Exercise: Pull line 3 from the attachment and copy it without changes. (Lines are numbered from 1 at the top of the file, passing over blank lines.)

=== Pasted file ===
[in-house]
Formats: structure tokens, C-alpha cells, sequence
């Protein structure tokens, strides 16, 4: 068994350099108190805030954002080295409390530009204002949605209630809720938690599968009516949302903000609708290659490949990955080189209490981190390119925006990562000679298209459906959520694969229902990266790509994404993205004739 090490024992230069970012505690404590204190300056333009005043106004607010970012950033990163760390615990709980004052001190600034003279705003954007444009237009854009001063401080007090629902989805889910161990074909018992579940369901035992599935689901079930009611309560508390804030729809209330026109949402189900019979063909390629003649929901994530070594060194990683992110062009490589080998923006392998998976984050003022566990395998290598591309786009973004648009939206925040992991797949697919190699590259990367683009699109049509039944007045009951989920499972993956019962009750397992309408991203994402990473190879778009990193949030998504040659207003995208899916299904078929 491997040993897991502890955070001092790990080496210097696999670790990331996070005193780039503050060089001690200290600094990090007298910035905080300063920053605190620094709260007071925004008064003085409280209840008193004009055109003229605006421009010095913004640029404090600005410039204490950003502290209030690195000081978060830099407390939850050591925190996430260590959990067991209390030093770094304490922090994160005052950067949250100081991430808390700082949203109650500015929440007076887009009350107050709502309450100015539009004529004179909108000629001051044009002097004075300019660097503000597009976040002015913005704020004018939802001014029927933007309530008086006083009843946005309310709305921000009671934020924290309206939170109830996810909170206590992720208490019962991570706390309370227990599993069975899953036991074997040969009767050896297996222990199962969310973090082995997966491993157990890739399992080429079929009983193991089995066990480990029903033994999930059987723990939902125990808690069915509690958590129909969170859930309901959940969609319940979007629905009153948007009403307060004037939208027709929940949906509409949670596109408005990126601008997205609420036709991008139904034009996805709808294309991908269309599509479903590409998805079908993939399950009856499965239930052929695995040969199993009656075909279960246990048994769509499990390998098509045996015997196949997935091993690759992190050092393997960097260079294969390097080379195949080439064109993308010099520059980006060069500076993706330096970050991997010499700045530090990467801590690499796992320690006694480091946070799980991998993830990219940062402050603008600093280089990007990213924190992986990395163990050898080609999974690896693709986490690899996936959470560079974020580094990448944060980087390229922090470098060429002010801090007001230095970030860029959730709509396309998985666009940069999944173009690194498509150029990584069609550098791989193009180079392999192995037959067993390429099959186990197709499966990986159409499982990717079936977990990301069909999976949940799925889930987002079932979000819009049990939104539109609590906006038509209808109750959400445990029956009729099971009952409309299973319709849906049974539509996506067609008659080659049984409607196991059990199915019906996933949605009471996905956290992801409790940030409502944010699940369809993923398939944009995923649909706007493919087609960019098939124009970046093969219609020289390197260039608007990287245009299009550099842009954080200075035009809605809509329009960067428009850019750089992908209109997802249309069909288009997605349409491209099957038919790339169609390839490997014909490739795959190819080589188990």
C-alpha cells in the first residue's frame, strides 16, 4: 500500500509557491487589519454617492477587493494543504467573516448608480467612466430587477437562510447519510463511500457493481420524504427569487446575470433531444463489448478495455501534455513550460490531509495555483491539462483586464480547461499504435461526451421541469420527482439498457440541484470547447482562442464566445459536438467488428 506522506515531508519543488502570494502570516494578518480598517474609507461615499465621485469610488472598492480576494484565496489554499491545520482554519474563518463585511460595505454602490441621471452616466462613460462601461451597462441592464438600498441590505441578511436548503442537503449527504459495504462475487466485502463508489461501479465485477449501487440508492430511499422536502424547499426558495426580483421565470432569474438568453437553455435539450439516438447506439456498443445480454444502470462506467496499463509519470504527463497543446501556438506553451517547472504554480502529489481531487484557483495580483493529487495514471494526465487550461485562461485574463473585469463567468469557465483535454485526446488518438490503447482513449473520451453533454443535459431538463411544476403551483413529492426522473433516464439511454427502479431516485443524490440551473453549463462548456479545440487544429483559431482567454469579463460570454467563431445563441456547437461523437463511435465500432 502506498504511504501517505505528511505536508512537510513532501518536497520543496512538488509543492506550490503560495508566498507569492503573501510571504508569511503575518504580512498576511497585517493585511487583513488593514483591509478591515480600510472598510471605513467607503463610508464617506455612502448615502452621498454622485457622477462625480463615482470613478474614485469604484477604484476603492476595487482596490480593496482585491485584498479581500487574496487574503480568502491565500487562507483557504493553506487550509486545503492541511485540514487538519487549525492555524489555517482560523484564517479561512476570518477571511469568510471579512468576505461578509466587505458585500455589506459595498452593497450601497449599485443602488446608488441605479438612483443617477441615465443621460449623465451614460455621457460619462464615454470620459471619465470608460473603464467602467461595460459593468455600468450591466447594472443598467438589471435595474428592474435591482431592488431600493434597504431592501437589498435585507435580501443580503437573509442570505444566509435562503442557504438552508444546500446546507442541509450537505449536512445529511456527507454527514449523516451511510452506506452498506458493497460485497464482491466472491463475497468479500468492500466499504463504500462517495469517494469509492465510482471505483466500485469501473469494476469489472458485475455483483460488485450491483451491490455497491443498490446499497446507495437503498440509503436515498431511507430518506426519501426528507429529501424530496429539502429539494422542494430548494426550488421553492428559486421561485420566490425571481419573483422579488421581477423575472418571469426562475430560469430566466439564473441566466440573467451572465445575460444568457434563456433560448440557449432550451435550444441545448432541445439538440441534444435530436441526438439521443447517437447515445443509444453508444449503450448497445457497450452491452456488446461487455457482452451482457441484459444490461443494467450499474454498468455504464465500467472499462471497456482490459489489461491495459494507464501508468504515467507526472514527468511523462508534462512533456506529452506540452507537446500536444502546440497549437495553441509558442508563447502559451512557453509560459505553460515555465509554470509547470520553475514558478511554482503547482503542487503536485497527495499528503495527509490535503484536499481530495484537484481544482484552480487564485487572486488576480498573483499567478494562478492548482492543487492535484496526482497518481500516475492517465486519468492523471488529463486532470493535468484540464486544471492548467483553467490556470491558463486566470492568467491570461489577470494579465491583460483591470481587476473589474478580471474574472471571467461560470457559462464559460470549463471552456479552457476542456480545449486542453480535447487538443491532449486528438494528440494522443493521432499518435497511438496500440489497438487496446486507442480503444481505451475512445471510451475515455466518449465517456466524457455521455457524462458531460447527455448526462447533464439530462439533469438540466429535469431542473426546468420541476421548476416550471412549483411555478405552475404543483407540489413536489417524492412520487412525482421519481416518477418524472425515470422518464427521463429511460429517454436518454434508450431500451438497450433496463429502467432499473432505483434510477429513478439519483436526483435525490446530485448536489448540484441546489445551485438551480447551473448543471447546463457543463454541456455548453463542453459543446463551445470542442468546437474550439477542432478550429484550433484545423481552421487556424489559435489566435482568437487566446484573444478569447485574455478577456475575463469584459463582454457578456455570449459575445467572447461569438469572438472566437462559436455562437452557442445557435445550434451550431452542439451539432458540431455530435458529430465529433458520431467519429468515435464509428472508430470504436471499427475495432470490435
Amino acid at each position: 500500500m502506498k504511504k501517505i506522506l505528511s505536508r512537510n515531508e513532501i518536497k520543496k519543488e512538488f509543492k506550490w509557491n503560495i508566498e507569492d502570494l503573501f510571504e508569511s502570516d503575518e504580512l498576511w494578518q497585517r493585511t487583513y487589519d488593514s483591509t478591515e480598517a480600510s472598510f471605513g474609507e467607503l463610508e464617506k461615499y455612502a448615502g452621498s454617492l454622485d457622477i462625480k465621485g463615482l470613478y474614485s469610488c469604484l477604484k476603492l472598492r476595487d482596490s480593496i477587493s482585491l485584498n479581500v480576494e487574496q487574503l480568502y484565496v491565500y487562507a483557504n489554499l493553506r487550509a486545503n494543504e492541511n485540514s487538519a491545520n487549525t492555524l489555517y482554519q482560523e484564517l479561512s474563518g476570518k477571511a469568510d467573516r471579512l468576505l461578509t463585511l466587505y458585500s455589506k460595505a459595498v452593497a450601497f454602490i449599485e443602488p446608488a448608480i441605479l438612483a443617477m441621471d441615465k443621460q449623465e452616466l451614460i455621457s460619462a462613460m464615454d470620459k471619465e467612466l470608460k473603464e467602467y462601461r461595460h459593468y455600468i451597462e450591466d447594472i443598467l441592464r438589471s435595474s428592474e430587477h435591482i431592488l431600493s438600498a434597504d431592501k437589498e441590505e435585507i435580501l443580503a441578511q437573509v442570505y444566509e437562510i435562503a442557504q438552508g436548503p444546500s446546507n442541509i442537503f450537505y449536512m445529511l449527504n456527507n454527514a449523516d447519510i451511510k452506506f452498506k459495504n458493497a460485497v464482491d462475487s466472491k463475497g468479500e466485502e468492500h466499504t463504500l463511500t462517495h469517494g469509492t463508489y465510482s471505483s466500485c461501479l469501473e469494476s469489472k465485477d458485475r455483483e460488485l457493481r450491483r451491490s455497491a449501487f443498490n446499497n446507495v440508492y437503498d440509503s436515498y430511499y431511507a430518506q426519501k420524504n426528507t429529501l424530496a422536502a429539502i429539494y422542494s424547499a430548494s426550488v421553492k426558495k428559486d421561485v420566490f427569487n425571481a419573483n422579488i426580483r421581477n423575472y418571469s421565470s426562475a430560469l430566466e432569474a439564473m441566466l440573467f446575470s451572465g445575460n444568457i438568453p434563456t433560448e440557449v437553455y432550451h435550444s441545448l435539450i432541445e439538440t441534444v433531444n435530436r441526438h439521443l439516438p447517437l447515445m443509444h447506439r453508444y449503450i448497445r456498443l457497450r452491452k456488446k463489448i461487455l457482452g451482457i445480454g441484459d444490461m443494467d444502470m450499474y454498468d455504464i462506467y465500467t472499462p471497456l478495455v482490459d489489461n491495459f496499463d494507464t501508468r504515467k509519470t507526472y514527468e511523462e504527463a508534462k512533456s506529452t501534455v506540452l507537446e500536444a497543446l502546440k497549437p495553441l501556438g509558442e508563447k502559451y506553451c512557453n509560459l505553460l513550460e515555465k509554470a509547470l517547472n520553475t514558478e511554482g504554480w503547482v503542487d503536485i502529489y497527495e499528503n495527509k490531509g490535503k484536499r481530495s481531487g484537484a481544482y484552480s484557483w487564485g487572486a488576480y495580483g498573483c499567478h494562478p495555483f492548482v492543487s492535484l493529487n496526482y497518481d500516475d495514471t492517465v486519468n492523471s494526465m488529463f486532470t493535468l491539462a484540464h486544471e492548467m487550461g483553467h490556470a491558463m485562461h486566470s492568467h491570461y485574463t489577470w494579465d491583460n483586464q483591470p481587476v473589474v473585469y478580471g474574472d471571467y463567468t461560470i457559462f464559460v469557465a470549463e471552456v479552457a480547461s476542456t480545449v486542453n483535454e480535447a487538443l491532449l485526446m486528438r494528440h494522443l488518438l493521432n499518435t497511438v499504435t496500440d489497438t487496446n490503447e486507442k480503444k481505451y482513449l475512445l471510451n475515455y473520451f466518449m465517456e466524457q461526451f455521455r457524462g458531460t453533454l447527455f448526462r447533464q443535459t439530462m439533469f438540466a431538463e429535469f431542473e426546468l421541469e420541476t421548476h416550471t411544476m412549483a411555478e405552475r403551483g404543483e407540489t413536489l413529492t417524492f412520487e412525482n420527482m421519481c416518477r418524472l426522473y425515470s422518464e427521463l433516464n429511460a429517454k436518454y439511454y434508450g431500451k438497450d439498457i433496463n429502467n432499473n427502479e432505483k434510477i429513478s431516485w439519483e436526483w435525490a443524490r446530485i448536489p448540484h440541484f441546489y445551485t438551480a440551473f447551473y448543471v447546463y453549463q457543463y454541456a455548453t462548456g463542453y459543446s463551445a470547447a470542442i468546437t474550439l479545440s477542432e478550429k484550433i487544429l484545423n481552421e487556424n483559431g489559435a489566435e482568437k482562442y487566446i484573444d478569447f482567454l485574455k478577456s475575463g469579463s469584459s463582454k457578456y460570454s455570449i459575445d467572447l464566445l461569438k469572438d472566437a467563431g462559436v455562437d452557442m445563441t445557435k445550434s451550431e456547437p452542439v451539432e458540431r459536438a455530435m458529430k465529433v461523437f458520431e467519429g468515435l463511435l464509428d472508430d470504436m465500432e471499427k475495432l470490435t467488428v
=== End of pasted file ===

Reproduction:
């Protein structure tokens, strides 16, 4: 068994350099108190805030954002080295409390530009204002949605209630809720938690599968009516949302903000609708290659490949990955080189209490981190390119925006990562000679298209459906959520694969229902990266790509994404993205004739 090490024992230069970012505690404590204190300056333009005043106004607010970012950033990163760390615990709980004052001190600034003279705003954007444009237009854009001063401080007090629902989805889910161990074909018992579940369901035992599935689901079930009611309560508390804030729809209330026109949402189900019979063909390629003649929901994530070594060194990683992110062009490589080998923006392998998976984050003022566990395998290598591309786009973004648009939206925040992991797949697919190699590259990367683009699109049509039944007045009951989920499972993956019962009750397992309408991203994402990473190879778009990193949030998504040659207003995208899916299904078929 491997040993897991502890955070001092790990080496210097696999670790990331996070005193780039503050060089001690200290600094990090007298910035905080300063920053605190620094709260007071925004008064003085409280209840008193004009055109003229605006421009010095913004640029404090600005410039204490950003502290209030690195000081978060830099407390939850050591925190996430260590959990067991209390030093770094304490922090994160005052950067949250100081991430808390700082949203109650500015929440007076887009009350107050709502309450100015539009004529004179909108000629001051044009002097004075300019660097503000597009976040002015913005704020004018939802001014029927933007309530008086006083009843946005309310709305921000009671934020924290309206939170109830996810909170206590992720208490019962991570706390309370227990599993069975899953036991074997040969009767050896297996222990199962969310973090082995997966491993157990890739399992080429079929009983193991089995066990480990029903033994999930059987723990939902125990808690069915509690958590129909969170859930309901959940969609319940979007629905009153948007009403307060004037939208027709929940949906509409949670596109408005990126601008997205609420036709991008139904034009996805709808294309991908269309599509479903590409998805079908993939399950009856499965239930052929695995040969199993009656075909279960246990048994769509499990390998098509045996015997196949997935091993690759992190050092393997960097260079294969390097080379195949080439064109993308010099520059980006060069500076993706330096970050991997010499700045530090990467801590690499796992320690006694480091946070799980991998993830990219940062402050603008600093280089990007990213924190992986990395163990050898080609999974690896693709986490690899996936959470560079974020580094990448944060980087390229922090470098060429002010801090007001230095970030860029959730709509396309998985666009940069999944173009690194498509150029990584069609550098791989193009180079392999192995037959067993390429099959186990197709499966990986159409499982990717079936977990990301069909999976949940799925889930987002079932979000819009049990939104539109609590906006038509209808109750959400445990029956009729099971009952409309299973319709849906049974539509996506067609008659080659049984409607196991059990199915019906996933949605009471996905956290992801409790940030409502944010699940369809993923398939944009995923649909706007493919087609960019098939124009970046093969219609020289390197260039608007990287245009299009550099842009954080200075035009809605809509329009960067428009850019750089992908209109997802249309069909288009997605349409491209099957038919790339169609390839490997014909490739795959190819080589188990």